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AM100 2011: The story of right people, right job

AM100 2011: The story of right people, right job

Authors: Paul Burrows, of Grant Thornton, and consultant Piers Trenear-Thomas

The headline for one of these commentaries in 2010 was “doubt and uncertainty rule for the year ahead”.

There was guarded optimism for 2010, but some reservations about the remainder of the year and for 2011. All things being equal, this was probably a reasonable assessment.

However, as 2011 has developed, conditions have become more and more challenging, with profit warnings being issued and probably more to come.

As the research for this update neared completion, the Euro crisis deepened and the threatened referendum in Greece on the terms of the Greek bailout added to an already uncertain situation. 

Throw in Italy, and Europe has deep issues.

What is now likely is that any recovery will be extremely slow.

This is clearly an opportunity for those who, to use the well-worn phrase, mended the roof while the sun shone. We have already seen quite a number of rationalisations, closures and changes in ownership.

There will no doubt be quite a few more before things get better.

It is also a time to be continuously examining the business model closely.

Carrying on as before is not going to be an automatic strategy for success, management has to adapt.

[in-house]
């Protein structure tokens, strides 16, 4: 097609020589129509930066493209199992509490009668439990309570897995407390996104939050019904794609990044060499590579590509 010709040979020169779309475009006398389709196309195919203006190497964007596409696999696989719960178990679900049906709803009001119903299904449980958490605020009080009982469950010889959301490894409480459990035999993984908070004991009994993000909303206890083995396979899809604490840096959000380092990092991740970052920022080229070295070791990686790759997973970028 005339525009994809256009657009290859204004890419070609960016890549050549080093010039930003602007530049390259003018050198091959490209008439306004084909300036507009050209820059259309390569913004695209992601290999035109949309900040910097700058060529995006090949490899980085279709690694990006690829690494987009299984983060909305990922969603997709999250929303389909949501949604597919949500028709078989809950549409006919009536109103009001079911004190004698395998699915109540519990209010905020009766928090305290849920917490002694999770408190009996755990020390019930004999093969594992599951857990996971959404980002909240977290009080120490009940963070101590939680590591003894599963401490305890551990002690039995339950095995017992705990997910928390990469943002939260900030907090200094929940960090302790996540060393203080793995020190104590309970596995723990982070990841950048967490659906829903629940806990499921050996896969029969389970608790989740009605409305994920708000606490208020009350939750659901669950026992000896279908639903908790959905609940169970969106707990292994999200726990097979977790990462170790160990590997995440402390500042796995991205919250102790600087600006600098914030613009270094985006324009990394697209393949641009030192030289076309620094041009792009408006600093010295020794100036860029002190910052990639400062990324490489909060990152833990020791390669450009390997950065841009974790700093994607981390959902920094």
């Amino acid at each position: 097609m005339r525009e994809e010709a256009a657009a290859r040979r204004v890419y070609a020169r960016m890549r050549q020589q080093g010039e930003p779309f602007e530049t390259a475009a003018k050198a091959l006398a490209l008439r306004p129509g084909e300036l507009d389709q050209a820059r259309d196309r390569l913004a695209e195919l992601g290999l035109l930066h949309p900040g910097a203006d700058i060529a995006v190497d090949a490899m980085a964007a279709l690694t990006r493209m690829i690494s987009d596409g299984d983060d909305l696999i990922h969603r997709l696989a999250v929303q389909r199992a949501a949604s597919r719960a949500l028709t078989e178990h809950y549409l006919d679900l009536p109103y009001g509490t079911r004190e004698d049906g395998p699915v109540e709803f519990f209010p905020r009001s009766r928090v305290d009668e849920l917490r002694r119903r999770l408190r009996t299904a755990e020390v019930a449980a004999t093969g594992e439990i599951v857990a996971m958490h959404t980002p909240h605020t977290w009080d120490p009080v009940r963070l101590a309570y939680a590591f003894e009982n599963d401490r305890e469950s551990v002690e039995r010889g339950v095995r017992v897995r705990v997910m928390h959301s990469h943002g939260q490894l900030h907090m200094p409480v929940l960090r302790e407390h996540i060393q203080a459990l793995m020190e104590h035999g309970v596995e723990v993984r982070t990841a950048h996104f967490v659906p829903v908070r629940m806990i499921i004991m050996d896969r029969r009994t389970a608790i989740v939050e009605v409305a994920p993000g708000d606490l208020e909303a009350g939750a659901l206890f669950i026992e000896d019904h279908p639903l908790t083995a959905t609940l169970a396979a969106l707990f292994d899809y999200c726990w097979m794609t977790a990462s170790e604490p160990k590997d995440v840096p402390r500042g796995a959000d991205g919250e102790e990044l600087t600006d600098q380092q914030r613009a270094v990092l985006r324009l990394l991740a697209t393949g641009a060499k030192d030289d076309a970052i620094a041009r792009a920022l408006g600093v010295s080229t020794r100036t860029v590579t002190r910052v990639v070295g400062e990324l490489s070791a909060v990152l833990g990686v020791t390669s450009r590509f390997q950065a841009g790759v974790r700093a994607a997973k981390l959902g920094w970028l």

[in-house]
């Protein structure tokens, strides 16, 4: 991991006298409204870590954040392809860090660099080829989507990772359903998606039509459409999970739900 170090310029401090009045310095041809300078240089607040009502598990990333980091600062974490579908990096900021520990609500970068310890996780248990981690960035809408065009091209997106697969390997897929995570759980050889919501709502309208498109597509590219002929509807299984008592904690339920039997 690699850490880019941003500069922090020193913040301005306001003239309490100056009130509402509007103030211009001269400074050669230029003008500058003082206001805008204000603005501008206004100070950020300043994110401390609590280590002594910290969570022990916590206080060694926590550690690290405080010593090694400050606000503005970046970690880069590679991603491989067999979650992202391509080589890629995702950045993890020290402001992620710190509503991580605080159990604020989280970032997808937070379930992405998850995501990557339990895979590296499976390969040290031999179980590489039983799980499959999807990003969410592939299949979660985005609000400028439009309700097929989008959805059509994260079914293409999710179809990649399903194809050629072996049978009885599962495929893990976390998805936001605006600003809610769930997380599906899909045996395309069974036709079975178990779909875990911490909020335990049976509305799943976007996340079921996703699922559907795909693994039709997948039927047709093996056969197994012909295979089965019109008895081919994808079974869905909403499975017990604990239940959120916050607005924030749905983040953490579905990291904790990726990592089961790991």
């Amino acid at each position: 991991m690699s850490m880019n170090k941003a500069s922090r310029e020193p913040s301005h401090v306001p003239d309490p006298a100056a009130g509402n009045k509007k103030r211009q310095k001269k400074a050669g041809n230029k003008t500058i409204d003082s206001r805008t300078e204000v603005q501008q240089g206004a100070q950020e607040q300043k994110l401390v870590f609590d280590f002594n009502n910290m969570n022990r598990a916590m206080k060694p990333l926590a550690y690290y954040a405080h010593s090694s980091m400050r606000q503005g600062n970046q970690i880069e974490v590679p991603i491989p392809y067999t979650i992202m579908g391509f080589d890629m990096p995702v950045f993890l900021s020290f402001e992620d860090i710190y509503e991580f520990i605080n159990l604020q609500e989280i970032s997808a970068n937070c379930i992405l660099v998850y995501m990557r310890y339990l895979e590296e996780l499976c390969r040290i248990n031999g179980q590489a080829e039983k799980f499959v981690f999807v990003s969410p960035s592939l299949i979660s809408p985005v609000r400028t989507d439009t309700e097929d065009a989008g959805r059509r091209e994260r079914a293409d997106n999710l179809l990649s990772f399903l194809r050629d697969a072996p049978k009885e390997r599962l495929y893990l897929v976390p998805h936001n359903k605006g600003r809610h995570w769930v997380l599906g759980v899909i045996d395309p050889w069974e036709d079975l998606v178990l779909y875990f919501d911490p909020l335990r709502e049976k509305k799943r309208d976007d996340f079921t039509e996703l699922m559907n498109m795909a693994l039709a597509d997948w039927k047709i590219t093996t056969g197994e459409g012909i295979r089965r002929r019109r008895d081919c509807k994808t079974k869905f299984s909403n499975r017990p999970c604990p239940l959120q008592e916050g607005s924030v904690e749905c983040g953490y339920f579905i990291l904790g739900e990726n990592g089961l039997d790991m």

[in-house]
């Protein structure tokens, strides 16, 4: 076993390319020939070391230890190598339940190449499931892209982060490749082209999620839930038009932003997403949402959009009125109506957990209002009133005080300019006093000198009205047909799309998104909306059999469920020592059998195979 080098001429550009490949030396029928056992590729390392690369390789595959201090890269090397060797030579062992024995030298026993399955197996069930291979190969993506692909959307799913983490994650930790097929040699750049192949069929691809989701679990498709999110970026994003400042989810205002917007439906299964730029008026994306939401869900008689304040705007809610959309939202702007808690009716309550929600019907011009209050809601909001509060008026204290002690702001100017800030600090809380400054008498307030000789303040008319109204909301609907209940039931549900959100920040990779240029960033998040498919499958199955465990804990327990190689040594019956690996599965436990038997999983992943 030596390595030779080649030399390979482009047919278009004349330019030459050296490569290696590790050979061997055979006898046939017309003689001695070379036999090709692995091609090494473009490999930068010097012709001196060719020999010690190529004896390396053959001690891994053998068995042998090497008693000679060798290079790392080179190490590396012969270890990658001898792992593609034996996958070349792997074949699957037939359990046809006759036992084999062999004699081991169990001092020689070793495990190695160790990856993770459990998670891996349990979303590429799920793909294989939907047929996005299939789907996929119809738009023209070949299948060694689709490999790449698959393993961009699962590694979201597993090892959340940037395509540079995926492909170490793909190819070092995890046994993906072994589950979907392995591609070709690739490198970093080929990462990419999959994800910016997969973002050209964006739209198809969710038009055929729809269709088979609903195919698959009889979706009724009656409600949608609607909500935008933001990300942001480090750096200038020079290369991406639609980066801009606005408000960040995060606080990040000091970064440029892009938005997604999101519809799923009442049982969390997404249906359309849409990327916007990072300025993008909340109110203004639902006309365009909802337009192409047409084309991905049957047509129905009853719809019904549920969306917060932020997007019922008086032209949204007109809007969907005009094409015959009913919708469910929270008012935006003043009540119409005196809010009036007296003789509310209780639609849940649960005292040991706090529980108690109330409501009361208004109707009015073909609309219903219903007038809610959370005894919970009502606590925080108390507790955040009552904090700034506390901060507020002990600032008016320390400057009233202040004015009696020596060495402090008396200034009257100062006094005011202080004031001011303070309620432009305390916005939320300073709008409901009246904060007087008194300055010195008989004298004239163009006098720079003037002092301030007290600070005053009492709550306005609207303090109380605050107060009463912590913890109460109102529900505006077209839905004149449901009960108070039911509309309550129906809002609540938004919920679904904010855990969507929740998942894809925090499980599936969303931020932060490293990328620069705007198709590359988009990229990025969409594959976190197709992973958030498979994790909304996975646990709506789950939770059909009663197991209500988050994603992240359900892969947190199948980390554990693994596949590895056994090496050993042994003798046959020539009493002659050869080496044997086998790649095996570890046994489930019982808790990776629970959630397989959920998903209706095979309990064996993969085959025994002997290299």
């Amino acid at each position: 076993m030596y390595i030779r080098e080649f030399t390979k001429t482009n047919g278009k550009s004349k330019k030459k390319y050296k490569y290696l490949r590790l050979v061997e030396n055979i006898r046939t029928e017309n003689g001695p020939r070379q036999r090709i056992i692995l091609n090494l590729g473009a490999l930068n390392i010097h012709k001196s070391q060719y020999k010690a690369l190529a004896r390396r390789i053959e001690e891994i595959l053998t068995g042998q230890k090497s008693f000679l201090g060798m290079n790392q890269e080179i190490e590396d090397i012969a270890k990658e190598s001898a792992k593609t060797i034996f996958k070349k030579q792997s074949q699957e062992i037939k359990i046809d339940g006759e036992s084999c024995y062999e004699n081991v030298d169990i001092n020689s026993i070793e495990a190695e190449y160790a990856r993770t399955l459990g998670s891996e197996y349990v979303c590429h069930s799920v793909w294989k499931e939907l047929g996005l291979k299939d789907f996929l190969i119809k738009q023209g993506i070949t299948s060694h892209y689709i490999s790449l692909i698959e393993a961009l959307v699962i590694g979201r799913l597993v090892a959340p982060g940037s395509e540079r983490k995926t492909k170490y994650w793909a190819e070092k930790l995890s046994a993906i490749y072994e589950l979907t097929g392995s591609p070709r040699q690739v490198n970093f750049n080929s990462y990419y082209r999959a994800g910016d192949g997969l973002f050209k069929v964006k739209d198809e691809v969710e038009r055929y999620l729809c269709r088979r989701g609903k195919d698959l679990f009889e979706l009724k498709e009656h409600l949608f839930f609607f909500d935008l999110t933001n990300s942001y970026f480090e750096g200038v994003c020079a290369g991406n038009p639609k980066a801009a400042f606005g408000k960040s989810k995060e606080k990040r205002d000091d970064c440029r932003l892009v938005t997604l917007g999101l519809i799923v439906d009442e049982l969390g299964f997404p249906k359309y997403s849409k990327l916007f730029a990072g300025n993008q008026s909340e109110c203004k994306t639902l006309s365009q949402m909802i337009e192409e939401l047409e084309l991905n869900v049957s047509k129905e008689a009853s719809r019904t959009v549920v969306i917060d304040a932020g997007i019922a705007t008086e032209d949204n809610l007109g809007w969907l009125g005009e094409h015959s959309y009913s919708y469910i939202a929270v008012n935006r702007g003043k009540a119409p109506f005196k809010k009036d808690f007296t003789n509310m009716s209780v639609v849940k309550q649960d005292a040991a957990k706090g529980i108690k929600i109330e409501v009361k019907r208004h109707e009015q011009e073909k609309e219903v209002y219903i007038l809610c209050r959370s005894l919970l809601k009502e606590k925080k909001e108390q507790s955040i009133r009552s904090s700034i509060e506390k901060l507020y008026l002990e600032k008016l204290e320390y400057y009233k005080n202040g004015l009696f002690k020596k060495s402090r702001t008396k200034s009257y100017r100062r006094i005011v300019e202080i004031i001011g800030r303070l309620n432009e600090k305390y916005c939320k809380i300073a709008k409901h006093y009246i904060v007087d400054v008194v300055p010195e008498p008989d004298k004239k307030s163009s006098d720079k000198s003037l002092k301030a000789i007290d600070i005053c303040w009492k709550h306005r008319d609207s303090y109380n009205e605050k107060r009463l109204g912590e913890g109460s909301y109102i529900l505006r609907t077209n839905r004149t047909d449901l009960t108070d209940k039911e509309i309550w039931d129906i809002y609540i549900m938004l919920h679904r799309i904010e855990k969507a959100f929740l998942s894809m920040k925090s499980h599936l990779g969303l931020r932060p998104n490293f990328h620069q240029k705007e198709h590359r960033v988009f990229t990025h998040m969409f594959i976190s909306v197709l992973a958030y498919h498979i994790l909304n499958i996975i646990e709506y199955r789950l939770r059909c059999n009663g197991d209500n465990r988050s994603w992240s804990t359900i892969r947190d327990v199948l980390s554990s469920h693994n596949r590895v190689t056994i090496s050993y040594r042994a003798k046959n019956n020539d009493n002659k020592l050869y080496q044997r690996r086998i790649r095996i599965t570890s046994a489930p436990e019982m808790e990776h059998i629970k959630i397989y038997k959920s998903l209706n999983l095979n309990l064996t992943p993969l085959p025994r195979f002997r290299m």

The statistics for various aspects of development of the industry, some of which we are showing here, introduce a number of interesting trends. One of particular interest is the part people play in the industry.

The survivors of the initial shock of the 2008 recession emerged, through necessity, with fewer staff.

In 2009 and again in 2010, staff numbers have recovered.

However, the chart recording the total employees over the decade shows how little staff numbers have actually changed.

The total has fluctuated fairly closely around the figure of about ninety thousand.

What has changed is the average turnover per employee. This has risen from about £270k per individual to over £390k, an increase of over 40%.

It could be reasonable to argue that this is an inevitable, and welcome, result of progress.

Systems have got smarter over the 10 years or so. People can work more efficiently, you could say. More and more operations benefit from automation, or computerisations, with a similar outcome.

Customers do more of their information gathering on-line and need face to face contact less. Facilities have grown bigger and so it is easier to run sites with the “correct” number of people, as opposed to having to accept duplication, just to have cover for sickness, holidays and to cope with peaks and troughs in activity.

In which case, you would expect profit per employee to have risen as well. Which it did in the first half of the decade. However, over the last half, the improvement has flattened out, albeit still increasing modestly

It would be easy to argue that this too is inevitable. The early improvements are the easiest and it gets more difficult as time passes. The economic cycle plays its part, margins have been under pressure recently and surely progress on effectiveness will resume.

This however is to ignore the underlying reasons and also to ignore the lessons we might learn from those whose performance has bucked this trend. The charts here are, after all, averages, which hide the variations that provide the real nuggets.